Beyond left and right: Real-world political polarization in twitter discussions on inter-ethnic conflicts

Research output

2 Citations (Scopus)

Abstract

Studies of political polarization in social media demonstrate mixed evidence for whether discussions necessarily evolve into left and right ideological echo chambers. Recent research shows that, for political and issue-based discussions, patterns of user clusterization may differ significantly, but that cross-cultural evidence of the polarization of users on certain issues is close to non-existent. Furthermore, most of the studies developed network proxies to detect users’ grouping, rarely taking into account the content of the Tweets themselves. Our contribution to this scholarly discussion is founded upon the detection of polarization based on attitudes towards political actors expressed by users in Germany, the USA and Russia within discussions on inter-ethnic conflicts. For this exploratory study, we develop a mixed-method approach to detecting user grouping that includes: Crawling for data collection; expert coding of Tweets; user clusterization based on user attitudes; construction of word frequency vocabularies; and graph visualization. Our results show that, in all the three cases, the groups detected are far from being conventionally left or right, but rather that their views combine anti-institutionalism, nationalism, and pro- and anti-minority views in varying degrees. In addition to this, more than two threads of political debate may co-exist in the same discussion. Thus, we show that the debate that sees Twitter as either a platform of ‘echo chambering’ or ‘opinion crossroads’ may be misleading. In our opinion, the role of local political context in shaping (and explaining) user clusterization should not be under-estimated.

Original languageEnglish
Pages (from-to)119-132
JournalMedia and Communication
Volume7
Issue number3
DOIs
Publication statusPublished - Aug 2019

Fingerprint

ethnic conflict
twitter
polarization
Polarization
Visualization
grouping
minority
institutionalism
political actor
social media
chamber
visualization
evidence
nationalism
coding
vocabulary
Russia
expert

Scopus subject areas

  • Communication

Cite this

@article{fc8ea5f8e9b140c0a8e195de3ffbe4e5,
title = "Beyond left and right: Real-world political polarization in twitter discussions on inter-ethnic conflicts",
abstract = "Studies of political polarization in social media demonstrate mixed evidence for whether discussions necessarily evolve into left and right ideological echo chambers. Recent research shows that, for political and issue-based discussions, patterns of user clusterization may differ significantly, but that cross-cultural evidence of the polarization of users on certain issues is close to non-existent. Furthermore, most of the studies developed network proxies to detect users’ grouping, rarely taking into account the content of the Tweets themselves. Our contribution to this scholarly discussion is founded upon the detection of polarization based on attitudes towards political actors expressed by users in Germany, the USA and Russia within discussions on inter-ethnic conflicts. For this exploratory study, we develop a mixed-method approach to detecting user grouping that includes: Crawling for data collection; expert coding of Tweets; user clusterization based on user attitudes; construction of word frequency vocabularies; and graph visualization. Our results show that, in all the three cases, the groups detected are far from being conventionally left or right, but rather that their views combine anti-institutionalism, nationalism, and pro- and anti-minority views in varying degrees. In addition to this, more than two threads of political debate may co-exist in the same discussion. Thus, we show that the debate that sees Twitter as either a platform of ‘echo chambering’ or ‘opinion crossroads’ may be misleading. In our opinion, the role of local political context in shaping (and explaining) user clusterization should not be under-estimated.",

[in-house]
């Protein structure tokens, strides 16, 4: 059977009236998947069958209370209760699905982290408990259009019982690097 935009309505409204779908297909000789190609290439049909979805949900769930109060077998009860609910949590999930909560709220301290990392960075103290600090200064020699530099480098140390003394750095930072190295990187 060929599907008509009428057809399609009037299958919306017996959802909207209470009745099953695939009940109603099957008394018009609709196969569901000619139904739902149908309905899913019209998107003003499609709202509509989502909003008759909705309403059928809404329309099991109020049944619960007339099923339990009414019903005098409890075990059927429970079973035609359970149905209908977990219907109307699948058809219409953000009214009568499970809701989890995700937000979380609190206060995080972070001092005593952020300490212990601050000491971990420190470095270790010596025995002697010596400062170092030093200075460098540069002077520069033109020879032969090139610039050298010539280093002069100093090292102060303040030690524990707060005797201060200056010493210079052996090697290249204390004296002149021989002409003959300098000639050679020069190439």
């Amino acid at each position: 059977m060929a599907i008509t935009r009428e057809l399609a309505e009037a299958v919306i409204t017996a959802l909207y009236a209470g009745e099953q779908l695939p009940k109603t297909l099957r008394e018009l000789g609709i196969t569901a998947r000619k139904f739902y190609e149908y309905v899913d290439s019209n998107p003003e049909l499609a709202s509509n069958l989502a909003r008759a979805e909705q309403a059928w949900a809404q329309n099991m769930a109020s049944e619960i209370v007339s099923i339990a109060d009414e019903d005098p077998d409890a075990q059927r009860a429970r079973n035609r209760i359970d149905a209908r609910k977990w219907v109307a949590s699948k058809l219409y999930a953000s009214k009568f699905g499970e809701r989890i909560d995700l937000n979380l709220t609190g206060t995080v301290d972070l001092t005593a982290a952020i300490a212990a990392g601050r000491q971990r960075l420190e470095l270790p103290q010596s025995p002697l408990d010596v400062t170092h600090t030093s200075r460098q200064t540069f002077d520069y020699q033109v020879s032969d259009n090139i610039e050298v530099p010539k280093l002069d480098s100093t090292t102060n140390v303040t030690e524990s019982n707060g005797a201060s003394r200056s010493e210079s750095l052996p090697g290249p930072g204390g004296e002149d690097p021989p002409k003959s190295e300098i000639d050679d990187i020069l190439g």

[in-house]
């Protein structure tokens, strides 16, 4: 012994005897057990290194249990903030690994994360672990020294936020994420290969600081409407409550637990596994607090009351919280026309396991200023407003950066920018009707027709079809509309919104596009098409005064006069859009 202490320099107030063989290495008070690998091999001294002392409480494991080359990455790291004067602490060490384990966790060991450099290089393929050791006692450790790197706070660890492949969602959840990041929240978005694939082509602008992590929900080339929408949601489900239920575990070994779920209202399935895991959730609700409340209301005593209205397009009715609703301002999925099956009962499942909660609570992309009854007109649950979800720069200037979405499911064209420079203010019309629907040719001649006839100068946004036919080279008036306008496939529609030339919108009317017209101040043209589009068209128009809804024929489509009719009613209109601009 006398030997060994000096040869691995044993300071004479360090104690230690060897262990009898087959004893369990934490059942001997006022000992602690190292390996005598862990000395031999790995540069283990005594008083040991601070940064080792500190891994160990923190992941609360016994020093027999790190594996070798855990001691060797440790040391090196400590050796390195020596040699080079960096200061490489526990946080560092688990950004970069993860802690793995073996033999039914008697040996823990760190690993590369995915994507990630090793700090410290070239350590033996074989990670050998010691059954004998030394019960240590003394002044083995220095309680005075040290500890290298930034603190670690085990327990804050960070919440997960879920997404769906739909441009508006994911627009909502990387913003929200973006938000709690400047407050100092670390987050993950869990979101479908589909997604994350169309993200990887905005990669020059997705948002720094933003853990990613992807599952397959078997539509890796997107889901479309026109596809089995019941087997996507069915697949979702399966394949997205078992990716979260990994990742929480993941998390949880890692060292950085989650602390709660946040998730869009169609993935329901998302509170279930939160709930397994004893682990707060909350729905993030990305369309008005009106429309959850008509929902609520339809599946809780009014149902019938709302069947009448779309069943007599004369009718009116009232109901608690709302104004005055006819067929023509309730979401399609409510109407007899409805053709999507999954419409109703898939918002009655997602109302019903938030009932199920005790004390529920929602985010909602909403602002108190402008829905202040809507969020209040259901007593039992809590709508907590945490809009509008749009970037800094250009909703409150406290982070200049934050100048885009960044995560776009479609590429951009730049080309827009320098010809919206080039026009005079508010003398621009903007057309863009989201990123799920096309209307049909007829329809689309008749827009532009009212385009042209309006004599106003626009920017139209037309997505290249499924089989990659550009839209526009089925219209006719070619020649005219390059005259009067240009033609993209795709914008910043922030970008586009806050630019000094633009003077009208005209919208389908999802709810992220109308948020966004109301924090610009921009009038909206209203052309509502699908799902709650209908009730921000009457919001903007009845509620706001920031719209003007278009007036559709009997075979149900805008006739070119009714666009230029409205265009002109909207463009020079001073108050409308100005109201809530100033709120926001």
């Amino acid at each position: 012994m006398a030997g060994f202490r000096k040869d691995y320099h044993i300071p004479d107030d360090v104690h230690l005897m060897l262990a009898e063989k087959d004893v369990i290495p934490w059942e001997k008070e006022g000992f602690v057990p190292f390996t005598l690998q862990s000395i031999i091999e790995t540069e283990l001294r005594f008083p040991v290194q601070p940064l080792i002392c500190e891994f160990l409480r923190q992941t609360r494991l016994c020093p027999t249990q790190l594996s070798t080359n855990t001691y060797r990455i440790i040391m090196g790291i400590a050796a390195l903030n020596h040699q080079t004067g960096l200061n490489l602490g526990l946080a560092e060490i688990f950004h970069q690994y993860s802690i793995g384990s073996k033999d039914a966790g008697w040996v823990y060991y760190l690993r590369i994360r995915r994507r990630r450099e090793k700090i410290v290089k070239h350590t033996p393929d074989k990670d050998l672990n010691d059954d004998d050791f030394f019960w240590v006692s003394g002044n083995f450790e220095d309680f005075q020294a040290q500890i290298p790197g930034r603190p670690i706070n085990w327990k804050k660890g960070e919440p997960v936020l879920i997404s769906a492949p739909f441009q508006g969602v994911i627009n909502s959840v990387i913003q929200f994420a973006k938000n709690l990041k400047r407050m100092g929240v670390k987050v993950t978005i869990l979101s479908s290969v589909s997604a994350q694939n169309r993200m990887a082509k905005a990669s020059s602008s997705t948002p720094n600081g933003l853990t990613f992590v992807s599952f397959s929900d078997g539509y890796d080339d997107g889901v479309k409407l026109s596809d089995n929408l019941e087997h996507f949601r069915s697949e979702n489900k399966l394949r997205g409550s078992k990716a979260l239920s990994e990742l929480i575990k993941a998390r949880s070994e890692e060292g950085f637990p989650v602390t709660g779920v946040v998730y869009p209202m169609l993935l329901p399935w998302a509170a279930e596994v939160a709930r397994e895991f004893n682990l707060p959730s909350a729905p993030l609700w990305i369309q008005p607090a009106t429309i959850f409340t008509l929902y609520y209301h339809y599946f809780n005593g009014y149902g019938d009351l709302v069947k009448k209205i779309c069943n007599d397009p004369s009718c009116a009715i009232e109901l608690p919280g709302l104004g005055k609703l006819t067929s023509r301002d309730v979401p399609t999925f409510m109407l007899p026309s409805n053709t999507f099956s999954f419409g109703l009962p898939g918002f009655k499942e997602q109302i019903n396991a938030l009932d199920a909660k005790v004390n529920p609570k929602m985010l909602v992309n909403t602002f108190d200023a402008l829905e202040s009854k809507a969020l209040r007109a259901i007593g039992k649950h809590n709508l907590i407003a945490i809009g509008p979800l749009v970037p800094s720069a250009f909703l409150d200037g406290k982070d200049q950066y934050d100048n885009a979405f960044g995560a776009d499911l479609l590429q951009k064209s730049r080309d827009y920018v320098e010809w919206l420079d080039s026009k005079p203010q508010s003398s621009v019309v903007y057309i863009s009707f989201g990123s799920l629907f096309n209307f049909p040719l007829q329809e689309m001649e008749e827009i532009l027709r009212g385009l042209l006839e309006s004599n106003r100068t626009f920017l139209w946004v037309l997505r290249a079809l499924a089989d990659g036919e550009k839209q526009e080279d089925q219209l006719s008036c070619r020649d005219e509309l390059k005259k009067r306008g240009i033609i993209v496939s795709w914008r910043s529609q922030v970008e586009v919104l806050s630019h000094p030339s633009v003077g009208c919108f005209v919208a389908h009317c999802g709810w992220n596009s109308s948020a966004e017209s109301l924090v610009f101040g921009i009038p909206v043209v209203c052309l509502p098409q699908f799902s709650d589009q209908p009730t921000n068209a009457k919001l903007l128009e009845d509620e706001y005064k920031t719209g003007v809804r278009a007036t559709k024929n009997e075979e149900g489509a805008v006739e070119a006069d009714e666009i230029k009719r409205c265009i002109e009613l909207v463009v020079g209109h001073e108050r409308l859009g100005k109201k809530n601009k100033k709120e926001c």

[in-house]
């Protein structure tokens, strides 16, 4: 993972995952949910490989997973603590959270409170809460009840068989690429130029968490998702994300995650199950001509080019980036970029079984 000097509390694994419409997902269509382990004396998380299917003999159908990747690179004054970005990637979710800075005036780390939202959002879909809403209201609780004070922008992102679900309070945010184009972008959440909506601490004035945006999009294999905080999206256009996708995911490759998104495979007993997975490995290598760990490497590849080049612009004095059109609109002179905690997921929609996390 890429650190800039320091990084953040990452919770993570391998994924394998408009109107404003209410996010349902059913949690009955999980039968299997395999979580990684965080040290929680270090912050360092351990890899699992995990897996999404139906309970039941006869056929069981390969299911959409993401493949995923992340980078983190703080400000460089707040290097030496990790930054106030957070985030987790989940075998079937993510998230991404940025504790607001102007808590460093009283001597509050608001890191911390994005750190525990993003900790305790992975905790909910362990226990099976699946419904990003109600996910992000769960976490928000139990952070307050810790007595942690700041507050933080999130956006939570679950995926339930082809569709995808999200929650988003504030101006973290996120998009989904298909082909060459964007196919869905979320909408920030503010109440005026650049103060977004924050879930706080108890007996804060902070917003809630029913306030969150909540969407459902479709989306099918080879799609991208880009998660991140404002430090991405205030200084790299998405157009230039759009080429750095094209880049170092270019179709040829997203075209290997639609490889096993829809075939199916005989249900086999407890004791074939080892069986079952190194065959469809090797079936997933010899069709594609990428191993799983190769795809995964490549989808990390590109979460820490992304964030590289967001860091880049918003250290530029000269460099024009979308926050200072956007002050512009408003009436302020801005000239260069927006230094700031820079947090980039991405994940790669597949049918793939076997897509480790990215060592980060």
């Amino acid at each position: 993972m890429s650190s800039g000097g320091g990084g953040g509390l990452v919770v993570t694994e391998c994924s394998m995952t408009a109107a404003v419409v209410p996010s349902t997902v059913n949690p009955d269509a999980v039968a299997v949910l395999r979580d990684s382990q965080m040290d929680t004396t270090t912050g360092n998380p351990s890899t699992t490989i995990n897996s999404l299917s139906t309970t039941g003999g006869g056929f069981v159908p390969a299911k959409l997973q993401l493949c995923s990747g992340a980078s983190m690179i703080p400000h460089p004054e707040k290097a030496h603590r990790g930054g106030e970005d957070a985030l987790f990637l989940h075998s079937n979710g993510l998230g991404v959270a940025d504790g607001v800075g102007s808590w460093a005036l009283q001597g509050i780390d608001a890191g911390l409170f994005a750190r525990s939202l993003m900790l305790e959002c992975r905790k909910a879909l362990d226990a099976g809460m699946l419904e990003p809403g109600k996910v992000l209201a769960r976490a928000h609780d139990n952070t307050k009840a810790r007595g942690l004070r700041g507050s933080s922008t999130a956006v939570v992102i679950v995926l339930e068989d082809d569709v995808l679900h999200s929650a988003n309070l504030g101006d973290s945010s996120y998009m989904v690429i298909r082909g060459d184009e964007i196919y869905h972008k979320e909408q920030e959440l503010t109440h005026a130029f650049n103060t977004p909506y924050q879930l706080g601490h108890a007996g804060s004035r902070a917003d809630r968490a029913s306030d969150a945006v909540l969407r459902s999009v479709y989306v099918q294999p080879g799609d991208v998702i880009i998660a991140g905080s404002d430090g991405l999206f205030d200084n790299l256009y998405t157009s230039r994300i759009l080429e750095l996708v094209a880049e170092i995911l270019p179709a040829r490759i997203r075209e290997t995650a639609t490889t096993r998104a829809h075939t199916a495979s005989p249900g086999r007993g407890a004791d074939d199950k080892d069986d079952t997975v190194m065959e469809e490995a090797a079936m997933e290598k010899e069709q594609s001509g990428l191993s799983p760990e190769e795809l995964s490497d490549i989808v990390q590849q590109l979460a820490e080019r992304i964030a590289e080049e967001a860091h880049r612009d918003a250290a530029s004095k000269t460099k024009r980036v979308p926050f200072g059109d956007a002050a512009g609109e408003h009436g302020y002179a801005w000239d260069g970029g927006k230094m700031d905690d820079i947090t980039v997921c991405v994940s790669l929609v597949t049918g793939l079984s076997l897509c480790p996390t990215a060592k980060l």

keywords = "Echo chamber, Inter-ethnic conflict, Political polarization, Social media, Twitter, CLIMATE-CHANGE, MODEL, inter-ethnic conflict, political polarization, DISSENT, echo chamber, social media, COMMUNICATION",
author = "Bodrunova, {Svetlana S.} and Ivan Blekanov and Anna Smoliarova and Anna Litvinenko",